Why Buy a $350 Thin Client?

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On August 10, 2009, I’ll be at a conference in Troy, Michigan, put on by the LTSP (Linux Terminal Server Project, www.ltsp.org) crew and their commercial company (www.disklessworkstations.com). The mini-conference is geared toward people considering thin-client computing for their network. My talk will be targeting education, as that’s where I have the most experience.

One of the issues network administrators need to sort out is whether a decent thin client, which costs around $350, is worth the money when full-blown desktops can be purchased for a similar investment. As with most good questions, there’s really not only one answer. Thankfully, LTSP is very flexible with the clients it supports, so whatever avenue is chosen, it usually works well. Some of the advantages of actual thin-client devices are:

1. Setup time is almost zero. The thin clients are designed to be unboxed and turned on.

2. Because modern thin clients have no moving parts, they very seldom break down and tend to use much less electricity compared to desktop machines.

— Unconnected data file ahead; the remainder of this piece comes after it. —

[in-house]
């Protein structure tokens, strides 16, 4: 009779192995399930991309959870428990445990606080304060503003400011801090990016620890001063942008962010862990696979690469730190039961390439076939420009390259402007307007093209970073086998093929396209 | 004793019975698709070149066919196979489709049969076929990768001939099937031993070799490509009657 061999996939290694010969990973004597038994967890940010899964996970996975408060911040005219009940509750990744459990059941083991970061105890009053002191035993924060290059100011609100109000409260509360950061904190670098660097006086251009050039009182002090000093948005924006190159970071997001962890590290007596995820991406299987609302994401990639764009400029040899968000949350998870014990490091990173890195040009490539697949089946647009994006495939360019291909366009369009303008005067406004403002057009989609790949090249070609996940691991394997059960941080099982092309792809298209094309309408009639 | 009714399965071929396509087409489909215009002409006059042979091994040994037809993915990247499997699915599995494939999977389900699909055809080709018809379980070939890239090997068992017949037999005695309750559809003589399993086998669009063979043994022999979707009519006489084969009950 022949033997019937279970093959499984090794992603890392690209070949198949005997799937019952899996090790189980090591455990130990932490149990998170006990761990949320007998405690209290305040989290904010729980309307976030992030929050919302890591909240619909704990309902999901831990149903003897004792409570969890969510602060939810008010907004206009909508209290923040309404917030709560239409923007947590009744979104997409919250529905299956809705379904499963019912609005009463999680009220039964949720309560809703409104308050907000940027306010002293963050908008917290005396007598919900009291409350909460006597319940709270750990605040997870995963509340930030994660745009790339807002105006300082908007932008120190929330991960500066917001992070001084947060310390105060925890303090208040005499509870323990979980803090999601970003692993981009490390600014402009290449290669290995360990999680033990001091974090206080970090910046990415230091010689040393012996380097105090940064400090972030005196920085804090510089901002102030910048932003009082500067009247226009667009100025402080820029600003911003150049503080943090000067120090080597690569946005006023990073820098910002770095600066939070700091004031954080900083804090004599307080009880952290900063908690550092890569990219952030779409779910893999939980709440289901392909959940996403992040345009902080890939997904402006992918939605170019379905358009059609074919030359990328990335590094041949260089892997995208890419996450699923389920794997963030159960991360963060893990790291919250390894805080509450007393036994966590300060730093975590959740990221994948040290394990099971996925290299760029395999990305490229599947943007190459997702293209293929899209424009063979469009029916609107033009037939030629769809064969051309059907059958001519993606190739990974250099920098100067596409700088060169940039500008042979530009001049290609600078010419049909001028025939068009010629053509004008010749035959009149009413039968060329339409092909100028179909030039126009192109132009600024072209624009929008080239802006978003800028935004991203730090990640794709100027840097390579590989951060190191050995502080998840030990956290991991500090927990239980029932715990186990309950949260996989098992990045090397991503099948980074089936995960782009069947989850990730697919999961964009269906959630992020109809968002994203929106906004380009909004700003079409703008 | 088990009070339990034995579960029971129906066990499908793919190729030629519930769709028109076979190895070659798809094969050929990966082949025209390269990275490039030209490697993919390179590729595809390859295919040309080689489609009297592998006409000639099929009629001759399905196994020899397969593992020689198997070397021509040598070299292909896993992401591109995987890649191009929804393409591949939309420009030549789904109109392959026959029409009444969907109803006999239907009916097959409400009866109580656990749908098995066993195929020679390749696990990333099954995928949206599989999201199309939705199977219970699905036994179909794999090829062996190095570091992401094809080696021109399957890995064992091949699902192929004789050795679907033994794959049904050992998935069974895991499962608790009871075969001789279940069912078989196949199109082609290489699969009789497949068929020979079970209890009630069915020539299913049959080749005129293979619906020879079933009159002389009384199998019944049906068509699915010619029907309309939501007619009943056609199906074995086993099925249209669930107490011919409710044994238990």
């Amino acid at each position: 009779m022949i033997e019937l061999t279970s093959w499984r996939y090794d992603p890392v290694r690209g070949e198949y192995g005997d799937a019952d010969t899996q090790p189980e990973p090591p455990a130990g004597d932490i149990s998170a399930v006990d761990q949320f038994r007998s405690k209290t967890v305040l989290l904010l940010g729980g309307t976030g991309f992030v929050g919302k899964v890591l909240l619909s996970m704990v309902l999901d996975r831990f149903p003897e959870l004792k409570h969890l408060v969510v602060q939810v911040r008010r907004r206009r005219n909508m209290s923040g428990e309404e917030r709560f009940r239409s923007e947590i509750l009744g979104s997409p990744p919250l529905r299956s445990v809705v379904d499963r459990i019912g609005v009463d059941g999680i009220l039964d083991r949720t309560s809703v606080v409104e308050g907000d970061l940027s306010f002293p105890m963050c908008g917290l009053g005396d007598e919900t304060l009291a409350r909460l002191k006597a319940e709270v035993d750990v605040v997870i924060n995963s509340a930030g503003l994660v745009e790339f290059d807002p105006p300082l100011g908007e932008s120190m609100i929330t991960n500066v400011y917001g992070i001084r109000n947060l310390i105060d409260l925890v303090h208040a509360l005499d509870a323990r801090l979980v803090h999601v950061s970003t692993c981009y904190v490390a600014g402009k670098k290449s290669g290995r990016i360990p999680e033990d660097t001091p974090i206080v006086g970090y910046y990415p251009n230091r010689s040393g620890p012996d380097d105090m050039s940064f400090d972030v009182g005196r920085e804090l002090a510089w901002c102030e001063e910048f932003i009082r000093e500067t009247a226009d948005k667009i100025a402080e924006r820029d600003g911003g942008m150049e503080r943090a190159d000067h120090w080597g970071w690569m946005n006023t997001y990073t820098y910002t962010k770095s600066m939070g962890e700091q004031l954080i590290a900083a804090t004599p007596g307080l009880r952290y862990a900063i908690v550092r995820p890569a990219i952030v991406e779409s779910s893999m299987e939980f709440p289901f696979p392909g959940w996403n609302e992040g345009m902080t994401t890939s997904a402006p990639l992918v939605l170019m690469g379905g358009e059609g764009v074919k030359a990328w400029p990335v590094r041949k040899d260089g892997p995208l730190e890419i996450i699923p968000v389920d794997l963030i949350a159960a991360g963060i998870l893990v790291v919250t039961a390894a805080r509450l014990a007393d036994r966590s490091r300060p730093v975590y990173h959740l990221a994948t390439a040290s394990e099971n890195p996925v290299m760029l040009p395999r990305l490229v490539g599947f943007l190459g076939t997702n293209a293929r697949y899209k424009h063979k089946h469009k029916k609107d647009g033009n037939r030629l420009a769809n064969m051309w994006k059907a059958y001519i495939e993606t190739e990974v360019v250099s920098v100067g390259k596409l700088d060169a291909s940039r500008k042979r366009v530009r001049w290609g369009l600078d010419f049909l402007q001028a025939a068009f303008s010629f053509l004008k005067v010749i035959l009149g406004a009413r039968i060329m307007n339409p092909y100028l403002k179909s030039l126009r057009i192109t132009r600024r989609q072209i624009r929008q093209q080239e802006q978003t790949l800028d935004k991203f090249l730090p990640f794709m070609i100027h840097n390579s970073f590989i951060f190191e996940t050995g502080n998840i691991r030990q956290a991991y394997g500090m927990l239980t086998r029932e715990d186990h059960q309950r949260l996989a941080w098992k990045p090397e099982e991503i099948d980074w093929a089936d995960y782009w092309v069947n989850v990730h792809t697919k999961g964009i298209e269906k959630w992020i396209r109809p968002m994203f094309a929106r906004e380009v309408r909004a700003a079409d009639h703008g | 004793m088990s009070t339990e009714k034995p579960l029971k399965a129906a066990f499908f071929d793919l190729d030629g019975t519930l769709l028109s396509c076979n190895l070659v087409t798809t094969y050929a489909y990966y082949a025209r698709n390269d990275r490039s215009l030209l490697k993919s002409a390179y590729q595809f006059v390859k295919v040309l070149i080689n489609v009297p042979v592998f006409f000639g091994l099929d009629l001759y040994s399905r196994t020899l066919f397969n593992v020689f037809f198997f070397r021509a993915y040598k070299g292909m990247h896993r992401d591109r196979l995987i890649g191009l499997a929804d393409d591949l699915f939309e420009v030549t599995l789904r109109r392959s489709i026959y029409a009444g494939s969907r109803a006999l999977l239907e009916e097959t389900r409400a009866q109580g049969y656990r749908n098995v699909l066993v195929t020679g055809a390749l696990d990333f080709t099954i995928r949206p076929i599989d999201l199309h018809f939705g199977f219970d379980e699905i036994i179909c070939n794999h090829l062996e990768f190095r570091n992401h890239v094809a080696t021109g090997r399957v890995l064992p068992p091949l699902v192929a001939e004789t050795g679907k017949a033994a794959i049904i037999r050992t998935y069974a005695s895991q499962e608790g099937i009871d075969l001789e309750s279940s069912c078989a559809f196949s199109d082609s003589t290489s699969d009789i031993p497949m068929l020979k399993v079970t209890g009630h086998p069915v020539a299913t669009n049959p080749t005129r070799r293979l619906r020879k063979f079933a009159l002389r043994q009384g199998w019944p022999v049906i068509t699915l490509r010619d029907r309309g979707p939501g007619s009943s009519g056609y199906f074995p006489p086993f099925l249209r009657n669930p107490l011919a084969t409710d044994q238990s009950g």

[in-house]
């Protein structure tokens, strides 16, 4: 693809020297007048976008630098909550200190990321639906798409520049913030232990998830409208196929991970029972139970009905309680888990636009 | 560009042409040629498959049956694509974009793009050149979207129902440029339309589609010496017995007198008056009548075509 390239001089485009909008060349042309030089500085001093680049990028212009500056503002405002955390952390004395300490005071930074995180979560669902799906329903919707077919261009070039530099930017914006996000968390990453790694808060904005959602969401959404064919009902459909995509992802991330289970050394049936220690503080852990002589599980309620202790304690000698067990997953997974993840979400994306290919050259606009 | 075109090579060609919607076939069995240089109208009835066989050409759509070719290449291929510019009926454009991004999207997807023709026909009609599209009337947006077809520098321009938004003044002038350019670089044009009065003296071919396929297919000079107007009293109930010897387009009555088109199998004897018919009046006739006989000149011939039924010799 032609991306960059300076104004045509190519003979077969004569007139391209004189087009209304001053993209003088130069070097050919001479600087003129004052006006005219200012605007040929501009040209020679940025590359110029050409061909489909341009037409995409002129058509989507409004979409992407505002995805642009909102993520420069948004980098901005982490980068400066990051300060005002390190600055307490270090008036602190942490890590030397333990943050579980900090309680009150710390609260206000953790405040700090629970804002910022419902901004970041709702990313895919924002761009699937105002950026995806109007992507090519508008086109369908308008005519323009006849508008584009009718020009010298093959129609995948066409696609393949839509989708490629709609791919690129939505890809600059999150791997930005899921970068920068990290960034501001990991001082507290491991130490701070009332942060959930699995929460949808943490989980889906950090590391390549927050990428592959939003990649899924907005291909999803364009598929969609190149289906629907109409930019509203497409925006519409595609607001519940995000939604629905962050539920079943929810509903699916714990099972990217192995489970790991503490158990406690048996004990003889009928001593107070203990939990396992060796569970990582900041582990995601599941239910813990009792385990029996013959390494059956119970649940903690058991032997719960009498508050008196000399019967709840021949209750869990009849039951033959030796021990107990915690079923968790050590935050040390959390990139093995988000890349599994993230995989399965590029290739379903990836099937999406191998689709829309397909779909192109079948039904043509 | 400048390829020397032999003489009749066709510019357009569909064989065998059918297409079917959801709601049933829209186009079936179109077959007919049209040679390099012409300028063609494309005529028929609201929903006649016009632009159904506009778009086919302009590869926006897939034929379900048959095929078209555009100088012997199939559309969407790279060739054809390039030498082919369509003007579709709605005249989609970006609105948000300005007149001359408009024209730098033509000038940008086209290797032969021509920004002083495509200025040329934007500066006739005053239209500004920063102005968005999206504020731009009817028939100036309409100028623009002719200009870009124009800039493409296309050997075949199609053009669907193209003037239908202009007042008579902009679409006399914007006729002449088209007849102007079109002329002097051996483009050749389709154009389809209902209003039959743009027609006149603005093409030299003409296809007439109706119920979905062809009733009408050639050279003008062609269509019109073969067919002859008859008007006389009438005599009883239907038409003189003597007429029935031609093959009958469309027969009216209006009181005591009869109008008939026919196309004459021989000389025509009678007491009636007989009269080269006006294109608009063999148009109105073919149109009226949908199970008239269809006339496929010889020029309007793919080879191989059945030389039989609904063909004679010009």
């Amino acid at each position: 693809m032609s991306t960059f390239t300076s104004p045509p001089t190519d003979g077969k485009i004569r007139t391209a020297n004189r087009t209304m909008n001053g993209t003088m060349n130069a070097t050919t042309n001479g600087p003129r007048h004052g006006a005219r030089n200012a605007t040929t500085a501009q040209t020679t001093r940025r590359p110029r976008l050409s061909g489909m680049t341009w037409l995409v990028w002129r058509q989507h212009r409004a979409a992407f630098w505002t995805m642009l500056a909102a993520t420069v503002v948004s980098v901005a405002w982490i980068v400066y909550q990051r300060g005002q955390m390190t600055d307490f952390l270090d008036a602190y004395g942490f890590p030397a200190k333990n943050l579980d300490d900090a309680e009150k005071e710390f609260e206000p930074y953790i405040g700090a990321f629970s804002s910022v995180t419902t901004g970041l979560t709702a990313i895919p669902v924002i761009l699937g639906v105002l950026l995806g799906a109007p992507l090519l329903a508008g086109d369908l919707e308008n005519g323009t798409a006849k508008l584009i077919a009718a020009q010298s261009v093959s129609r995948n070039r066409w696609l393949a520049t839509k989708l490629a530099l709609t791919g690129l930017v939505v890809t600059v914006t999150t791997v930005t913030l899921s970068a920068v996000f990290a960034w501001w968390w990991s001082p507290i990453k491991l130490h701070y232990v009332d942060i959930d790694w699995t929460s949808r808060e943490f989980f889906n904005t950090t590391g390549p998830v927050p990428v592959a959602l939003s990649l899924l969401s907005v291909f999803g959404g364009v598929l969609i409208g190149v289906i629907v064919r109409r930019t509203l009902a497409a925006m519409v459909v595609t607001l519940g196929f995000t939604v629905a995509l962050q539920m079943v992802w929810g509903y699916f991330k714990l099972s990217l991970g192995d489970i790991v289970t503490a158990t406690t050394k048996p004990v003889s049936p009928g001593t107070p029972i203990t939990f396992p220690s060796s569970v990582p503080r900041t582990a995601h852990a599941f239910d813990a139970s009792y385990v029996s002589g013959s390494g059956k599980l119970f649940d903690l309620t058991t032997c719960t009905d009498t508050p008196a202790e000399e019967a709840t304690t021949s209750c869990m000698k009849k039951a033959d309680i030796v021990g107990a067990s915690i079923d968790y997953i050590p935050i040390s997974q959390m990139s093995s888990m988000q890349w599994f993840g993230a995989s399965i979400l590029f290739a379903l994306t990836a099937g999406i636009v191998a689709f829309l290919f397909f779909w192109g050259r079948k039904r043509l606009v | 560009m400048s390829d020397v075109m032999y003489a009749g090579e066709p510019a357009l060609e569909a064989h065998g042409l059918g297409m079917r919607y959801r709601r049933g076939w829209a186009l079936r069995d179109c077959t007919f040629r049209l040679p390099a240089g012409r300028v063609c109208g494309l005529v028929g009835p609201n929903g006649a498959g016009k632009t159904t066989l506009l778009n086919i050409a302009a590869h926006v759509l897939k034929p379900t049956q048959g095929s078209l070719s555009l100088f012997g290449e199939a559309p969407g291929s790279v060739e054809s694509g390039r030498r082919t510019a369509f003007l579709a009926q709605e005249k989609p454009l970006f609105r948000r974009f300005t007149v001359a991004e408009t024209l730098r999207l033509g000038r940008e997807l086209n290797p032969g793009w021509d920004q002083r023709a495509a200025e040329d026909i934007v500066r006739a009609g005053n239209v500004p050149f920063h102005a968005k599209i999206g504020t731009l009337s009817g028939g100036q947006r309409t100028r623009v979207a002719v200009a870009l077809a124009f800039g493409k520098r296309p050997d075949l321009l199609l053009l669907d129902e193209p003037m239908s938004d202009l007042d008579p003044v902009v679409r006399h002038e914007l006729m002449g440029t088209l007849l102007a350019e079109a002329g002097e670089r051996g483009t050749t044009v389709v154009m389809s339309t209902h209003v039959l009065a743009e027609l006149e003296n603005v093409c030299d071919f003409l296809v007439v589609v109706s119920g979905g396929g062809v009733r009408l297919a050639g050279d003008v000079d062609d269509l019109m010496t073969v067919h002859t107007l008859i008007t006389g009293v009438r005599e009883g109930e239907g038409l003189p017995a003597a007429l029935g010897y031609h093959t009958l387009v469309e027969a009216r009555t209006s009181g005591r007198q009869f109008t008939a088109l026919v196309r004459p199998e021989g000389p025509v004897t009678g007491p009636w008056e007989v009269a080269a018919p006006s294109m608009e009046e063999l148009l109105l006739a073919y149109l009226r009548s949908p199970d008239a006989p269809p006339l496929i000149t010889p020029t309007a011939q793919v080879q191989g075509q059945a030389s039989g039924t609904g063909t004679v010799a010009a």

3. Top-of-the-line thin clients have sufficient specs to support locally running applications, which takes load off the server without sacrificing ease of installation.

4. They look great. There are some advantages to using full desktop machines as thin clients too, and it’s possible they will be the better solution for a given install:

1. Older desktops often can be revitalized as thin clients. Although a 500MHz computer is too slow to be a decent workstation, it can make a very viable thin client.

2. Netbooks like the Eee PC can be used as thin clients and then used as notebook computers on the go. It makes for a slightly inconvenient desktop setup, but if mobility is important, it might be ideal for some situations.

3. It’s easy to get older computers for free. Even with the disadvantages that come with using old hardware, it’s hard to beat free.

Thankfully, with the flexibility of LTSP, any combination of thin clients can coexist in the same network. If you’re looking for a great way to manage lots of client computers, the Linux Terminal Server Project might be exactly what you need. I know I couldn’t do my job without it.

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